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As head of state, the Queen has to remain strictly neutral when it comes to political matters. Dubbed “Elizabeth the silent”, the longest-reigning monarch in history appears to be devoid of partisan opinions, ostensibly at least. For example, she has never given a press interview and meetings with her have to be kept confidential.
She does not vote or stand for election but she does have important ceremonial and formal roles in relation to the Government.
Of course, it is not always that simple and there have been a number of occasions the Queen has accidentally let her political views slip out.
Like everyone, Her Royal Highness has her own views, incentives, and interests.
One instance occurred in 2011 when she appeared to make an “unconstitutional” claim about the expansion of the EU at a Christmas party.
Joan Smith, an author and broadcaster, who was at the time dating Mr MacShane, a former Europe Minister, recalled her time with the monarch, saying: “I was present when the Queen made a comment that was both reactionary and unconstitutional.
Queen made ‘rude’ complaint about EU getting ‘awfully big’
Queen Elizabeth II in 2011
“It was at a Christmas party at Buckingham Palace. It was mostly MPs and ex-ministers.”
Ms Smith, who allegedly refused to curtsy for the monarch and the Duke of Edinburgh, added: “Before the Queen came in, a small group of us were asked to stand in the corner and wait to be introduced.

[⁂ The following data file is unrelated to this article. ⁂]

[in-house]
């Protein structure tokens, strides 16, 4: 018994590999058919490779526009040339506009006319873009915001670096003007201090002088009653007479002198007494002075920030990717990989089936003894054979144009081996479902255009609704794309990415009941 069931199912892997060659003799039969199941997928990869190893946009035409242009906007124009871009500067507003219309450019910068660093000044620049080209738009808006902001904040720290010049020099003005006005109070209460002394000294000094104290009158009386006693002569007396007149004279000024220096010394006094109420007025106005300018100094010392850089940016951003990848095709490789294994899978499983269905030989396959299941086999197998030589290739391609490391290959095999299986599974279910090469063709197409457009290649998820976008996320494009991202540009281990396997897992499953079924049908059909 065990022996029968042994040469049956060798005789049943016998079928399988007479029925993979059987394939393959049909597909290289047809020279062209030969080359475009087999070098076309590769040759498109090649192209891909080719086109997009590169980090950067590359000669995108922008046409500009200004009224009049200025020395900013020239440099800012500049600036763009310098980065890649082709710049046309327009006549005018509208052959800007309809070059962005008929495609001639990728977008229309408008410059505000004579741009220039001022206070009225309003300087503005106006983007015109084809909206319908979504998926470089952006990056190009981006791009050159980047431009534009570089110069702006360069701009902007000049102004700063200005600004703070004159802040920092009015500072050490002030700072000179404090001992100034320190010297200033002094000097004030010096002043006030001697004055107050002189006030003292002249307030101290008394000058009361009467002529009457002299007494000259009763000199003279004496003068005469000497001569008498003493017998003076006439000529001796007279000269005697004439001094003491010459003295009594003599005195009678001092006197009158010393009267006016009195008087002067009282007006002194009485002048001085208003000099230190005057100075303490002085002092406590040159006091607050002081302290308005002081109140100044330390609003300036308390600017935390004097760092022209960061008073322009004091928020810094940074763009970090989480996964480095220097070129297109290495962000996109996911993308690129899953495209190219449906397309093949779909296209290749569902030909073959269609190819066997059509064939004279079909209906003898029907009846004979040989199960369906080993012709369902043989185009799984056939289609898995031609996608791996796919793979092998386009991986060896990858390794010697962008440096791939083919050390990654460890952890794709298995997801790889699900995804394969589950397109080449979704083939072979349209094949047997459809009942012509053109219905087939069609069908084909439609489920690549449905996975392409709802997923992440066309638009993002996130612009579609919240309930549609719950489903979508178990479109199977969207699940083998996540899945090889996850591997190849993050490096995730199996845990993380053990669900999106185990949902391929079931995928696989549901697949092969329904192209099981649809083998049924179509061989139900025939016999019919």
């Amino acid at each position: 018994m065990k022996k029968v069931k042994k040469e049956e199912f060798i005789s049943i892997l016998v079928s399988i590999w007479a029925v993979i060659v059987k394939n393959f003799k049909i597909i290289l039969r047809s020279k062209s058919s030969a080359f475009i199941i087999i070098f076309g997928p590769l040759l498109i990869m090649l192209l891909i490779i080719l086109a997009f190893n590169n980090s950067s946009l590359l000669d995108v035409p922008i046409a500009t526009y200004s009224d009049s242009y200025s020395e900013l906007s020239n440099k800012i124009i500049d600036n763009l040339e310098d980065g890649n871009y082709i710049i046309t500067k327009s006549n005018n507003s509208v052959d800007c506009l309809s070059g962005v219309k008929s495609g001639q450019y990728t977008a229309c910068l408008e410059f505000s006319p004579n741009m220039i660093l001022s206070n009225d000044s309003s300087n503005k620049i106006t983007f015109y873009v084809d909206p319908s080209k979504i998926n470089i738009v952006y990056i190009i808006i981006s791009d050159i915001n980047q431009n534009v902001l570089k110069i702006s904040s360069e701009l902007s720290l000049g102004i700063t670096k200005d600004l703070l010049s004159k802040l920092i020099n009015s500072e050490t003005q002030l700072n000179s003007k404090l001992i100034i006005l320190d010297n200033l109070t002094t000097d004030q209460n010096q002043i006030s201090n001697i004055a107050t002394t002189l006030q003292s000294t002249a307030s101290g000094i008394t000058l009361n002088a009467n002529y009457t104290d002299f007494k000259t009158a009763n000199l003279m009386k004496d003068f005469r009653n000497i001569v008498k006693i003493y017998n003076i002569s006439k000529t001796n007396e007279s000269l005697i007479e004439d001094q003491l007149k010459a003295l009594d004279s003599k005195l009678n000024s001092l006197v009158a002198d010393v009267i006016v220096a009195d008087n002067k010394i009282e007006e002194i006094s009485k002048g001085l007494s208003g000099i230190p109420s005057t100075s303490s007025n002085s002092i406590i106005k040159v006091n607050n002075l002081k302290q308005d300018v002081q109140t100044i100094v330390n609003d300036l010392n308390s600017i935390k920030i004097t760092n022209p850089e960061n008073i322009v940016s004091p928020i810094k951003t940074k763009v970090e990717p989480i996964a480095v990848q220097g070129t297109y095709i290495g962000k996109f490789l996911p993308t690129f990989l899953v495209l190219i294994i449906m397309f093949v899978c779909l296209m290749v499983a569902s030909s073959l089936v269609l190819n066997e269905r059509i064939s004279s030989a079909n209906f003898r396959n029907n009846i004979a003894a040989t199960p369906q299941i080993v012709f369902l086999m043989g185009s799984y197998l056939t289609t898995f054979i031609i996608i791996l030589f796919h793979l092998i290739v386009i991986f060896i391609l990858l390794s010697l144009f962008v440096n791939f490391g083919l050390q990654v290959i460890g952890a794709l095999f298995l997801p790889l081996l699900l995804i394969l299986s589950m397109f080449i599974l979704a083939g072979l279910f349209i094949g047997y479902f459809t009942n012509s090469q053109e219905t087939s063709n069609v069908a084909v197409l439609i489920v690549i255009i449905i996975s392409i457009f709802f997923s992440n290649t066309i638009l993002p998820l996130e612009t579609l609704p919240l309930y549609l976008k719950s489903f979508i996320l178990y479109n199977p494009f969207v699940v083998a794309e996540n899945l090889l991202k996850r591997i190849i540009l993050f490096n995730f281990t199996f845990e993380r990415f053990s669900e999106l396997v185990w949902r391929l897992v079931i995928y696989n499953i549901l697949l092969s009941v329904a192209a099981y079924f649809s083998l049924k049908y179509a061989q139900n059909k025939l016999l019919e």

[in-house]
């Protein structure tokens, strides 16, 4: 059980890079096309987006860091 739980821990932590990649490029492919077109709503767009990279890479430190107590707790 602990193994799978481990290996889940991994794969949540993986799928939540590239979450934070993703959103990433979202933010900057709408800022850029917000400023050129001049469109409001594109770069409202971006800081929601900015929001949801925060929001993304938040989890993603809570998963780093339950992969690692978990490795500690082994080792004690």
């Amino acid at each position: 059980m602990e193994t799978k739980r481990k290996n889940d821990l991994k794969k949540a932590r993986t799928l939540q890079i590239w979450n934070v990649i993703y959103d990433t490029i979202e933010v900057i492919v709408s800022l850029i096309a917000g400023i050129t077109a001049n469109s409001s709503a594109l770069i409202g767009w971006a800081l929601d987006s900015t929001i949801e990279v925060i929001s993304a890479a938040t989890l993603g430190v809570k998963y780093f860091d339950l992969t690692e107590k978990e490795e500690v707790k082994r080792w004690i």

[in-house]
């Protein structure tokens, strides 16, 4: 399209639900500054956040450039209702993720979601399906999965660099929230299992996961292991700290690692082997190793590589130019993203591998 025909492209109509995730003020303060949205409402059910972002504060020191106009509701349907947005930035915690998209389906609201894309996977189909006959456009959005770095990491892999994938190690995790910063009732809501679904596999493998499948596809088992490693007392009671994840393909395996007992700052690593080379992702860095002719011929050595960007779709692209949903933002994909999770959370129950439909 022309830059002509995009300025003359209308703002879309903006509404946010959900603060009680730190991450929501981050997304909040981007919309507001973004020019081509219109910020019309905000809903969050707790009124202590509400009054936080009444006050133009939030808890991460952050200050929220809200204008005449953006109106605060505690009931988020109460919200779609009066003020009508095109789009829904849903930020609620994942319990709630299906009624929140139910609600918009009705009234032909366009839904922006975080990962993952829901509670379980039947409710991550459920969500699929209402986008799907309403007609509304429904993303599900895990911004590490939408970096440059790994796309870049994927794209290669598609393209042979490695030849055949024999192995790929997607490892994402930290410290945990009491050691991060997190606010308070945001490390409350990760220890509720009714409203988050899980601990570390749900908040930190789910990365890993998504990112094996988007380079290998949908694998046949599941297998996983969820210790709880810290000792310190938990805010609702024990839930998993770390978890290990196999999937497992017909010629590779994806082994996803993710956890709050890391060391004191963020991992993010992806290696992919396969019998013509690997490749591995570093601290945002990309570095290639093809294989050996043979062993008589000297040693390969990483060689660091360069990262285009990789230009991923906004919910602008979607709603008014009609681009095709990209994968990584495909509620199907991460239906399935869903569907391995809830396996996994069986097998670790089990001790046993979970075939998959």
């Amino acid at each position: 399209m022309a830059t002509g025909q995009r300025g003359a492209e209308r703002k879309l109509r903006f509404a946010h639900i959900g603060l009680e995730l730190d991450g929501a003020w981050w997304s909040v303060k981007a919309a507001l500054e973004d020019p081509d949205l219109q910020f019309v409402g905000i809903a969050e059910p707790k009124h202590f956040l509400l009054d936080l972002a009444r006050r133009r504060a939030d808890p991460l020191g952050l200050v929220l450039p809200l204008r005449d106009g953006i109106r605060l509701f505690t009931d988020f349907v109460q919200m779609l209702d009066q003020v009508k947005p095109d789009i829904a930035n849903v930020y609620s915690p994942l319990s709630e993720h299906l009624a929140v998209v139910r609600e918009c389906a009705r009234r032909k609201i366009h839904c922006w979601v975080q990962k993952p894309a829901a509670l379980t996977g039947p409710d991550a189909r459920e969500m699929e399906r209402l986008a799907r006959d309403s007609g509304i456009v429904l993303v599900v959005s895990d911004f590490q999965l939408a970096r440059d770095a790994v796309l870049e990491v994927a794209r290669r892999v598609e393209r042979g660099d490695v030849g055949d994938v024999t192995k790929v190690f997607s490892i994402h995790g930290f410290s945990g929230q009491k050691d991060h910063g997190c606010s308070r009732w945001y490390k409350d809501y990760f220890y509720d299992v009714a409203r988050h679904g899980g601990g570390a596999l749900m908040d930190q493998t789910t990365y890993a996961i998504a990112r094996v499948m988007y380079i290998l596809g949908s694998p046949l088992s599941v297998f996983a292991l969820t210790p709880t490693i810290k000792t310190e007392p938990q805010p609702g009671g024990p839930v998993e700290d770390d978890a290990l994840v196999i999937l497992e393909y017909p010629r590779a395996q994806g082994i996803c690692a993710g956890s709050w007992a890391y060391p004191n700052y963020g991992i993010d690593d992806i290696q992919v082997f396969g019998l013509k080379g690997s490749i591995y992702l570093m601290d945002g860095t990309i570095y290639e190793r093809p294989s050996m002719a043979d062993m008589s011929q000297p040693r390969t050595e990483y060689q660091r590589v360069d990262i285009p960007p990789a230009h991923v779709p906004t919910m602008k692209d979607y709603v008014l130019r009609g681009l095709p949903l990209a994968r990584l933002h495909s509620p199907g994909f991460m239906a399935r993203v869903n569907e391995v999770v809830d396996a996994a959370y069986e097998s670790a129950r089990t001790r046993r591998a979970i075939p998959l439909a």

“I smiled and said, ‘Hello’ and she looked at me with almost disbelief and passed on to the next person.
“It was a nice Conservative MP and his wife, who, he said, was Turkish. She immediately said: ‘Philip and I have been on a state visit to Turkey.’
“The woman was very polite and said how pleased people were that she had visited.
“Then, the Queen turned to another person in the group and said: ‘The EU is getting awfully big with 28 countries.’”
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Author and broadcaster Joan Smith
Former Europe Minister Denis MacShane
“They said that, actually, it was 27, ‘but we are hoping Turkey will come in soon’, to which the Queen said, ‘Oh, we don’t want Turkey to come in for a long time.’”
Ms Smith claimed she thought it was very “rude” of Her Majesty.
Buckingham Palace declined to comment, but a courtier told the Telegraph: “While it is not beyond the realms of possibility that Her Majesty made such a comment, it may have been taken out of context.
“The Queen has a good relationship with Turkey and Ms Smith is, I believe, a prominent republican.”
Since 2016 accession negotiations between Turkey and the bloc have stalled.
Brussels has accused and criticised Turkey for human rights violations and deficits in the rule of law.
In 2017, EU officials expressed that planned Turkish policies violate the Copenhagen criteria of eligibility for an EU membership.
The monarch is not the only member of the Royal Family to have made political comments, particularly regarding Europe.
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Princess Diana and Prince Charles in Paris in 1988
Prince Charles and Princess Diana’s timeline
In a report by the Bruges Group unearthed by Express.co.uk, Prince Charles criticised the European Economic Community (EEC) – the precursor to the EU – calling it a “maddening bureaucracy”.
The report reads: “Prince Charles summarised the views of this campaign when he spoke to the French President at dinner on November 8, 1988.
“The current emphasis on standardisation and maddening bureaucratic regulations may be necessary for economic success… to make Europe a practical and romantic possibility.
“I believe we should be careful and not be too missionary.
“After all, Frenchmen are still French; the Italians, Italian; and the British, very British – perhaps too British sometimes for French tastes.”
The dinner was hosted by French President Francois Mitterrand as Charles made an official visit to Paris with Princess Diana in November 1988.